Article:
Between 1967 and 1997 Keith Spragg progressed from the greenest new co-pilot on a piston-engined Vickers Viking to a fully qualified jet captain. He then went on to become an experienced pilot trainer and examiner, ultimately flying ten different types with nine different airlines. The story of that journey, told in I Have Control, is a personal one but is also part of the wider story of airline development. Keith witnessed many changes and it was not only the aircraft that changed; the training, attitudes and culture of airline pilots themselves were transformed over that period. Under the day-to-day demands of disrupted rosters and unsociable hours, the moments of humour and the need to squeeze as much fun as possible out of every day, the significance of these changes was not always obvious. Now, with time to reflect, the small boy's fascination with flight lives on. While the job changed, the rewards, the comradeship and the sense of privilege continued. But now Keith asks tough questions about the application of technology. Is the modern flight deck fit for purpose? Have we sacrificed skill on the altar of technology? How should the industry respond to the prospect of artificial intelligence and pilotless airliners?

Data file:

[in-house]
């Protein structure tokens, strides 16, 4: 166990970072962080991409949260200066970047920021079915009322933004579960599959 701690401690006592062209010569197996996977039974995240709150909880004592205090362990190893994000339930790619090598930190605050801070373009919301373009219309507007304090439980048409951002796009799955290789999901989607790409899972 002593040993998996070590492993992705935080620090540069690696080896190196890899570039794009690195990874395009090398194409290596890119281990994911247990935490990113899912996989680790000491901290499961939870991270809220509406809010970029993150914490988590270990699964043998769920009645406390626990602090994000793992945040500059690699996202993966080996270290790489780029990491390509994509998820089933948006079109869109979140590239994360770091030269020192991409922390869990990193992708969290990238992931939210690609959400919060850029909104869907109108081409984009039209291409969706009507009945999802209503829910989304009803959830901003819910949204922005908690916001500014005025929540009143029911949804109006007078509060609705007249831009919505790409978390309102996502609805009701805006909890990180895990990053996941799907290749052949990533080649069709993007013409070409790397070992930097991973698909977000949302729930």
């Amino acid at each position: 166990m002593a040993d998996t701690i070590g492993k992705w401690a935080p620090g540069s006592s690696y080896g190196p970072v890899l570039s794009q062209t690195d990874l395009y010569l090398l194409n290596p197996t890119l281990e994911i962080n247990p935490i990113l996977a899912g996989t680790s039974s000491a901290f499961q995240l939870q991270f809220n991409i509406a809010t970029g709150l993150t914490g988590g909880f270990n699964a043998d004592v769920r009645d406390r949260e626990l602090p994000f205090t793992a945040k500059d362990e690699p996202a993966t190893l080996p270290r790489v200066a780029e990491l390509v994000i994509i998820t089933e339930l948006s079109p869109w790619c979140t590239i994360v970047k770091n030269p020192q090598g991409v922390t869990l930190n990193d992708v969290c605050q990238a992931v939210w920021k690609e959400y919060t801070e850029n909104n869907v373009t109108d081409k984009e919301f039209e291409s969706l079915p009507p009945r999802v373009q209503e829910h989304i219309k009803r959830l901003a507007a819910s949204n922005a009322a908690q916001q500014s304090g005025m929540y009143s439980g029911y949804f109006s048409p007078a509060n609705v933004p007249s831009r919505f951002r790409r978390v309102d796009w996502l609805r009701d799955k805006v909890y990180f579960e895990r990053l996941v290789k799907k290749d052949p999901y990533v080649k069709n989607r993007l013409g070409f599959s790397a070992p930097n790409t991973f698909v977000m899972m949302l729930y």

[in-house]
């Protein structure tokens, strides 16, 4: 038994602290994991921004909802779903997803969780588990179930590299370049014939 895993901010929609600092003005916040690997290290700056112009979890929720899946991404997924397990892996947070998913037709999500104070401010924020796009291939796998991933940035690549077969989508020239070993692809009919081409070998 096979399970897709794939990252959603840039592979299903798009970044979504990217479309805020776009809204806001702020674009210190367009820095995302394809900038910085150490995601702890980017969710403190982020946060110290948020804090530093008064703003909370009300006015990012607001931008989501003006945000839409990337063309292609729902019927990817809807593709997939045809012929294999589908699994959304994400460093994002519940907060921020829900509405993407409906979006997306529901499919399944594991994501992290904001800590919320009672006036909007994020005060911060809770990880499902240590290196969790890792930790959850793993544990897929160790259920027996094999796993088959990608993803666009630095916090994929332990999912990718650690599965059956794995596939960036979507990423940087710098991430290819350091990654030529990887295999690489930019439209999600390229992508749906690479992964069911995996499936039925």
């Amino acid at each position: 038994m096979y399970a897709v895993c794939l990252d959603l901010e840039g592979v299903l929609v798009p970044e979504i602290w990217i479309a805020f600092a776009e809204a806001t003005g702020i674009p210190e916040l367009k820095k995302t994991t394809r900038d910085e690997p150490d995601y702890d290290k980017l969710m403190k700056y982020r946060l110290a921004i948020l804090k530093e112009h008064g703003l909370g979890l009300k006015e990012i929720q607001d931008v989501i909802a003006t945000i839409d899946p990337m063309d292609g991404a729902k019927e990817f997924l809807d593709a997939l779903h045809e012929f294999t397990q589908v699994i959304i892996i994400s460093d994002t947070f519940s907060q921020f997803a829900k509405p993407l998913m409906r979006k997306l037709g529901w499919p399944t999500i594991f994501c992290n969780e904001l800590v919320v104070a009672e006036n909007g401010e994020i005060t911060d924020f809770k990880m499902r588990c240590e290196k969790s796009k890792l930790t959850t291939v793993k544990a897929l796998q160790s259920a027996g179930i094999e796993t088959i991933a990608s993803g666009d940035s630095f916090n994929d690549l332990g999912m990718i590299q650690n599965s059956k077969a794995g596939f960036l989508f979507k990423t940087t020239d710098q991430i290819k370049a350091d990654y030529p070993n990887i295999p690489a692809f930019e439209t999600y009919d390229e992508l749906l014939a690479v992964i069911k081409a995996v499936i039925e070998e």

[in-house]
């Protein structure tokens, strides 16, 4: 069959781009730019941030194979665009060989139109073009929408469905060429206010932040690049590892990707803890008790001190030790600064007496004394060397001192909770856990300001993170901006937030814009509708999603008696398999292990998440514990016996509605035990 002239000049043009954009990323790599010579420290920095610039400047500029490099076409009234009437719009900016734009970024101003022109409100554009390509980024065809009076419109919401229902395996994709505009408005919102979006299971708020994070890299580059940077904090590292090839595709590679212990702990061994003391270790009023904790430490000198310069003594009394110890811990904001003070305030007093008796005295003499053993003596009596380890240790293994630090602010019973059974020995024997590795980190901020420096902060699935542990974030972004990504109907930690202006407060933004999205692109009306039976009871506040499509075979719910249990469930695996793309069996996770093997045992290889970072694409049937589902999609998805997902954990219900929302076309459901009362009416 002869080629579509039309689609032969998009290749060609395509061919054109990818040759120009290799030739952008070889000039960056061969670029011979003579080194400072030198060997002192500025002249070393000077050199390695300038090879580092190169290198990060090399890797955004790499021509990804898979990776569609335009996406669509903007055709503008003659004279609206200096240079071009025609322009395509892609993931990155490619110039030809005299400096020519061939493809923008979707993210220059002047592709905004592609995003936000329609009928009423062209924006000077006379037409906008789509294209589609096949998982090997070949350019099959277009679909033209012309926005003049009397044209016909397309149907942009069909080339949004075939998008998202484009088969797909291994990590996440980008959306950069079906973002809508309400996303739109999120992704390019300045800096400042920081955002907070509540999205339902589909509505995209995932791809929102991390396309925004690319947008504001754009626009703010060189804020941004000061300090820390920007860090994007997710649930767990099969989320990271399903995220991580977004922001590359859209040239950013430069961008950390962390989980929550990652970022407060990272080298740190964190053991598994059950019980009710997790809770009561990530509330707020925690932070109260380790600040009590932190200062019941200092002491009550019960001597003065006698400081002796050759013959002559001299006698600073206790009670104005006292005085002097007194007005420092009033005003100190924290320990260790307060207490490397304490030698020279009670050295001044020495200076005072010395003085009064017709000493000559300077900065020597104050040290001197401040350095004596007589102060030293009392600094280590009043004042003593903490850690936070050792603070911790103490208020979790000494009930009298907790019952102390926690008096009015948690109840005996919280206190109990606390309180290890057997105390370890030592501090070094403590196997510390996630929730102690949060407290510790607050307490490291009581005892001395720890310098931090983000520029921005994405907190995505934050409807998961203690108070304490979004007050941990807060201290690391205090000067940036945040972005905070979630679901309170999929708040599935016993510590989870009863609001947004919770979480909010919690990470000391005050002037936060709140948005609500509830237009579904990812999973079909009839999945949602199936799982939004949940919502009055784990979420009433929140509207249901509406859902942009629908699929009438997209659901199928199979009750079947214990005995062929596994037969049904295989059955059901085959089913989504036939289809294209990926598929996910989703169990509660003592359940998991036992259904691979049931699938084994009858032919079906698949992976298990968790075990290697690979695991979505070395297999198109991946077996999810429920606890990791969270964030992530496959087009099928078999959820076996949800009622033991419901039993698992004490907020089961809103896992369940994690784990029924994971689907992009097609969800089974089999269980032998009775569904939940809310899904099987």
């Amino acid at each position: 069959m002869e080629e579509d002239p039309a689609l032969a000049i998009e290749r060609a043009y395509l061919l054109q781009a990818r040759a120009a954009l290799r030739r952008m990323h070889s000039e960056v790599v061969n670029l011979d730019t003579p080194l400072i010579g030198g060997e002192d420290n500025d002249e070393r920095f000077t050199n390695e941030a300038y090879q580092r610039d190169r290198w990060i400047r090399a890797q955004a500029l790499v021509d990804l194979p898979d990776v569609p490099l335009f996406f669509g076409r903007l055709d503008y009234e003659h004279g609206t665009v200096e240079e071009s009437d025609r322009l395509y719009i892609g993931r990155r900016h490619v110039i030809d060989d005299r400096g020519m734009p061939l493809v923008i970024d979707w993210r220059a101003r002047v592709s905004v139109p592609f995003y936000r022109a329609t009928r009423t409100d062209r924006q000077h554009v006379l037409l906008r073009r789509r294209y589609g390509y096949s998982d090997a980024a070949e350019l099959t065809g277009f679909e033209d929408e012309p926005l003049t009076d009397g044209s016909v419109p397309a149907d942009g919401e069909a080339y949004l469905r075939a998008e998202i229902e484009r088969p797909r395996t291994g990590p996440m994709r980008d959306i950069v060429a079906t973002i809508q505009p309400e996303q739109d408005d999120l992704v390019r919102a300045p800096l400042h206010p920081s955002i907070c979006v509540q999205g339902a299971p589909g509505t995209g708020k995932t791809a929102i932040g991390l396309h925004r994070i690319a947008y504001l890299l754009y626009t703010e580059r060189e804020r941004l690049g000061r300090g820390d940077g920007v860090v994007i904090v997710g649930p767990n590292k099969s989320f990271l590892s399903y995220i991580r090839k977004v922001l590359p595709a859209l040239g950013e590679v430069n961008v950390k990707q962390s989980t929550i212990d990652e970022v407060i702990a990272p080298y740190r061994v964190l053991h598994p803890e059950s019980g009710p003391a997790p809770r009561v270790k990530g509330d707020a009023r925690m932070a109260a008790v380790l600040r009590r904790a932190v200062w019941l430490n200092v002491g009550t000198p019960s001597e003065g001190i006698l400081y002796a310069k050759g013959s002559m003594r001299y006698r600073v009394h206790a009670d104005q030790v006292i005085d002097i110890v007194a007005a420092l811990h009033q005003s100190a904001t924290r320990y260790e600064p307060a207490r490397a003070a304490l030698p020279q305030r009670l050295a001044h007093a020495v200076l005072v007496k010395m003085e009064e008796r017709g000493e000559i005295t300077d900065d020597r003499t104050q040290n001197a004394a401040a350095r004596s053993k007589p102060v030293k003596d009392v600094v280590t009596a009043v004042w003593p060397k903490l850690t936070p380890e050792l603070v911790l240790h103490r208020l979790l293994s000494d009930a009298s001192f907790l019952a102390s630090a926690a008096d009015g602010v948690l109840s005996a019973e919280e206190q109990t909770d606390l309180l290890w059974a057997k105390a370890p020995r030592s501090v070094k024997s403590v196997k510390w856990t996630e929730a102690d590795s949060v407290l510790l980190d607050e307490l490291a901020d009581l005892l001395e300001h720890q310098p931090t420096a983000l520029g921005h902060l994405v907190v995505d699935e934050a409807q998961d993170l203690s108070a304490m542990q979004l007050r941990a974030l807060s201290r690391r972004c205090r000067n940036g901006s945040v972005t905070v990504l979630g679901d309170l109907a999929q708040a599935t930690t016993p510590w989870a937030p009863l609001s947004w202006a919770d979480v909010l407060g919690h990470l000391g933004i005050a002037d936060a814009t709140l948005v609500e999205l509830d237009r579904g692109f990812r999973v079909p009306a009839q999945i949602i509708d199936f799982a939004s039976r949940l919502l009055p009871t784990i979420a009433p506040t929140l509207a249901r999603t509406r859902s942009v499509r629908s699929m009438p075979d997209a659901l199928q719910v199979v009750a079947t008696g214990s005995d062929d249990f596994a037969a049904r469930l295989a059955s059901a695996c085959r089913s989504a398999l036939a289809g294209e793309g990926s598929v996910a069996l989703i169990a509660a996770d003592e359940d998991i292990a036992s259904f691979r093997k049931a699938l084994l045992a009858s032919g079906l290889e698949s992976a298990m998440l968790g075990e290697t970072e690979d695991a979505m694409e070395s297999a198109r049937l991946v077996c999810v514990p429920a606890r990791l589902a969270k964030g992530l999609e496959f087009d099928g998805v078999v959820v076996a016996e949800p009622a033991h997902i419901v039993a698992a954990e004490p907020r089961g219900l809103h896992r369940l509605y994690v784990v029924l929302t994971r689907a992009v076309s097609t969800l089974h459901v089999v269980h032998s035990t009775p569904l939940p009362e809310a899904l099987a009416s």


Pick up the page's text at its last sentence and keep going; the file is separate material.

With 17,200 flying hours, including over 12,000 hours in command on jet airliners, and another 2,500 hours in full-motion flight simulators, Keith Spragg has been well placed to observe the technical and operational development of today's airlines. Qualified as a technical writer, he published a collection of short stories, Almost Like Flying, in 1990 and is working on a sequel, More Like Flying.
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